Despite this it is important that those who farm animals to ensure quality of life for them to avoid much suffering while they are being converted into food. It is through this that labelling of foods should be done to indicate the commitment of those involved in the process in ensuring they are animal welfare-friendly.

Figure 2: Good and Bad Welfare (Fuseini et al., 2017)

Good and Bad Welfare
2) Meat production

Those who are in the business of meat production should ensure that the layout, construction and equipment ensure hygiene and spacious (check Box 3).

  1. A Dankowska et al, “Dectection of plant oil addition to cheese by synchronous fluorescence spectroscopy”, Dairy Sci and Tech 95 (2015) 413
  2. John Spink and Douglas Moyer, Defining the Public Health Threat of Food Fraud, Journal of Food Science, 76 (2011) R157
  3. Henson, S. and Reardon, T., 2005. Private agri-food standards: Implications for food policy and the agri-food system. Food policy, 30(3), pp.241-253.
  4. Muldoon, J.C. and Williams, J.M., 2021. The challenges and future development of animal welfare education in the UK. Animal Welfare, 30(2), pp.197-209.

Box 3: Prerequisites for slaughterhouses

  • Food safety should not be compromised and it should not drain waste
  • The way the slaughterhouse is constructed should allow ante-mortem inspections that include identifying of farm animals.
  • For a slaughterhouse to avoid contamination, it’s important to have enough rooms for its operations. The cleaning areas for the intestines and stomach should be separate.
  • The slaughterhouse should ensure separation in space and time are created for stunning and bleeding, dispatching meat, receiving clean tripe and guts, and having installations to avoid contact with the meat, floors, walls, and fixtures.
  • There must be equipment that is lockable for keeping refrigerated meat. The slaughterhouse should also have a separate facility for keeping meat that is unfit for consumption.
Sanitation is paramount

The meat supposed to be cut gradually brought to the workroom as required. After the meat is cut, bones removed, diced, wrapped, and paced, it should be kept at a temperature of not more than 4 degrees Celsius with ambient temperatures that do not exceed 12 degrees Celsius or use a different system with a similar effect.

It is pretty standard adding sodium chloride to meat products will improve the standard like water holding capacity, emulsification capacity, juiciness, and texture. Although it is not easy to separate all the salt from the meat and meat products, the content of salt can be lowered by salt substitutes, flavor enhancers, textual enhancers, and other processing technologies like hot-boning and high pressure, radiation, and pulsed electric field.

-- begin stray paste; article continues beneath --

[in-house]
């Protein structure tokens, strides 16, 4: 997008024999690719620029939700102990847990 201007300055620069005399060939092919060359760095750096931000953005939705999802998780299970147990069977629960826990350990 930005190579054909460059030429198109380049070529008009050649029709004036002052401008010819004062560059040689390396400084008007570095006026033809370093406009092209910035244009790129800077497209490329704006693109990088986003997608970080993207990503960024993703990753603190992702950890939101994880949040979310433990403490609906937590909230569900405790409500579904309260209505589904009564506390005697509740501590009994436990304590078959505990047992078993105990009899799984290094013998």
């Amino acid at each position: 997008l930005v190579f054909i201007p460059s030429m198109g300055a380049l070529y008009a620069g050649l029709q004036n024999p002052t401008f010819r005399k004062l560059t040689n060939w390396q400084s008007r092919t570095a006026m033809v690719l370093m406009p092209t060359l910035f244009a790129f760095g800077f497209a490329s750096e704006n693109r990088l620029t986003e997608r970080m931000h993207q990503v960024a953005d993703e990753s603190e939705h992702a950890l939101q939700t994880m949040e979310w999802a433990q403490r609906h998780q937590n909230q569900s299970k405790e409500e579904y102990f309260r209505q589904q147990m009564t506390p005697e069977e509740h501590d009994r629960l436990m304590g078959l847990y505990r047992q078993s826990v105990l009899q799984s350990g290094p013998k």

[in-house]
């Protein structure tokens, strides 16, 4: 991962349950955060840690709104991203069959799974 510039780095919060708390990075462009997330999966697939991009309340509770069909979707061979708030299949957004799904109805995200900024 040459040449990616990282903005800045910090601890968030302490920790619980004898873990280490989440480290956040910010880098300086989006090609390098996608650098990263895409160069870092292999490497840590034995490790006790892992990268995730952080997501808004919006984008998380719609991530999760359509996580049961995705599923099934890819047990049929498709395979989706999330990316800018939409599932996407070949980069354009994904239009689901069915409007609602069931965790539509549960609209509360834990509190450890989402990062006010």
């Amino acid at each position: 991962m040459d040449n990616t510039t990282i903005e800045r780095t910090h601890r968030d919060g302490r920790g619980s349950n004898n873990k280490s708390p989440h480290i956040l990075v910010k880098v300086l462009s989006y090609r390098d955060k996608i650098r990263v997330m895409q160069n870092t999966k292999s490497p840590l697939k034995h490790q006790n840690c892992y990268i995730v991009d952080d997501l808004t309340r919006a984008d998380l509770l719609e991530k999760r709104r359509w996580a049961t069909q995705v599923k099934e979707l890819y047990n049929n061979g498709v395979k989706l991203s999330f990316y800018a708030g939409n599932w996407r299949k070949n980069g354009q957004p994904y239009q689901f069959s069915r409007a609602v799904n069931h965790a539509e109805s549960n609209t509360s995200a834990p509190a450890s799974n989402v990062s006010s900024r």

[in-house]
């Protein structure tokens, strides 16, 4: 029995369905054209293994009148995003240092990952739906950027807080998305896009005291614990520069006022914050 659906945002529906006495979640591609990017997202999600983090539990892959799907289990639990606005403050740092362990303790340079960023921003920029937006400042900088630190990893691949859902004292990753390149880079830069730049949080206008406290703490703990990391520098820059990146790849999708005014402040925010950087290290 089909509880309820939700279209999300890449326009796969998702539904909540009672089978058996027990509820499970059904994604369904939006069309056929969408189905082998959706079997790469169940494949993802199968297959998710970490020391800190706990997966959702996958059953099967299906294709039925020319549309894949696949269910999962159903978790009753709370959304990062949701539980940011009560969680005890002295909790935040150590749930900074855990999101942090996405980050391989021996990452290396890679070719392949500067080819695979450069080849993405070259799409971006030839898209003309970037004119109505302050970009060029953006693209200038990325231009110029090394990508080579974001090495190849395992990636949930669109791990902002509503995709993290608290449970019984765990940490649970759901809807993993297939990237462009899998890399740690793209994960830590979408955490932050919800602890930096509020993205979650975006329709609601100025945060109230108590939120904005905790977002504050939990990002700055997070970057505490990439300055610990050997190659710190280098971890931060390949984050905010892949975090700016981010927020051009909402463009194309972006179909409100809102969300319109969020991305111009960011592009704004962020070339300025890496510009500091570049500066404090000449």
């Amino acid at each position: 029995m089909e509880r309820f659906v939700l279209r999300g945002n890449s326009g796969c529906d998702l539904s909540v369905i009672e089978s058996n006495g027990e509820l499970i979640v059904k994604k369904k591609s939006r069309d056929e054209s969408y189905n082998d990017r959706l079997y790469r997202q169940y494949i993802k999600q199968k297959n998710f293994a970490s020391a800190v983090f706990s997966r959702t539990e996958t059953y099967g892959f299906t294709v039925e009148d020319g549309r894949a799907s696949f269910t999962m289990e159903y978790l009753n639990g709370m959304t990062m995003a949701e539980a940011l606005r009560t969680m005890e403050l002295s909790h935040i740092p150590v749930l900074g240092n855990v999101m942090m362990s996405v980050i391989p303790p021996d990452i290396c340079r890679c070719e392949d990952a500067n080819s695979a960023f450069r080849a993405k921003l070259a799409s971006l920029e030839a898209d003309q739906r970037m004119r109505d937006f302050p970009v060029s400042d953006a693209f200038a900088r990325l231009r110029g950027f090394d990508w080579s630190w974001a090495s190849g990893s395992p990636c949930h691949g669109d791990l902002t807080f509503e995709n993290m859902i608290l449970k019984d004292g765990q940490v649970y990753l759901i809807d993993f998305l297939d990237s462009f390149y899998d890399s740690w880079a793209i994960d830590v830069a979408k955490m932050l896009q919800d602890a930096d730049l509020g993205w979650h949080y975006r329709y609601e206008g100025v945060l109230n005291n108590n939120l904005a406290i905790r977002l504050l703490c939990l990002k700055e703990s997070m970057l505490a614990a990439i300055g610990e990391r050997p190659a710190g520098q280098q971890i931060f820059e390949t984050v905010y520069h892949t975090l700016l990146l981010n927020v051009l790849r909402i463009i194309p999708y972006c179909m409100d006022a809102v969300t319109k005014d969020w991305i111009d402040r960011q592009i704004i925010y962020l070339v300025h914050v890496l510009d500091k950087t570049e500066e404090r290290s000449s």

Preservation measures

chemical preservatives can be employed, like acetic acid and phosphates ascorbic acid, to preserve the meat and meat products. The ascorbic acid has antioxidant elements that improve the antimicrobial property of sulphites and nitrates in meat. On the other hand, phosphates have antioxidant features in meat products and lower oxidation by retarding rancidity.

Meat decontamination methods such as steam pasteurization, applying antimicrobial chemicals, packaging, and use of hurdle technologies are the best control methods for reducing the levels of bacterial contamination. Executing these technologies in meat processing units leads to significant enhancements in the microbiological safety of fresh meat.

Ethics and Health Concerns
  1. Bakhtiary, F., Sayevand, H.R., Remely, M., Hippe, B., Hosseini, H. and Haslberger, A.G., 2016. Evaluation of bacterial contamination sources in meat production line. Journal of food quality, 39(6), pp.750-756.
  2. Iannetti, L., Neri, D., Santarelli, G.A., Cotturone, G., Vulpiani, M.P., Salini, R., Antoci, S., Di Serafino, G., Di Giannatale, E., Pomilio, F. and Messori, S., 2020. Animal welfare and microbiological safety of meat: Impact of different at-farm animal welfare levels on at-slaughterhouse Campylobacter and Salmonella contamination. Food Control, 109, p.106921.
  3. Thomas, A.M., White, G.R., Plant, E. and Zhou, P., 2017. Challenges and practices in Halal meat preparation: a case study investigation of a UK slaughterhouse. Total Quality Management & Business Excellence, 28(1-2), pp.12-31.
  4. “Elliot review into the integrity and assurance of food supply networks – final report”, HM Government PB 14192, July 2014
  5. Bakhtiary, F., Sayevand, H.R., Remely, M., Hippe, B., Hosseini, H. and Haslberger, A.G., 2016. Evaluation of bacterial contamination sources in meat production line. Journal of food quality, 39(6), pp.750-756.
  6. “Global Standard Food Safety Issue 8”, British Retail Consortium, London, UK, 2018
  7. M Esteki et al “Qualitative and quantitative analysis of peanut adulteration in almond powder samples using multi-element fingerprinting combined with multivariate data analysis” Food Control 82(2017) 31

The high intake of meat and increased demand for meat in the UK brings many persistence and prolonged environmental and social degradation issues. Further, the problems intensify and impact climate change with its related risks, water pollution, water stress, and loss in biodiversity. The associated socio-economic factors such as food security and personal health and displacement and impoverishment of meat-consuming communities are challenging. There is a pressing need for policy change for meat consumption to lower the future destruction of the environment.

Meat Safety and Quality Control

It is essential to determine the fat content in meat and meat products for consumers and meatpacking industries. The Government Regulatory Agencies typically represent the meat consumers. Fat content in meat is of utmost importance. A specific level of fat content in meat is desirable.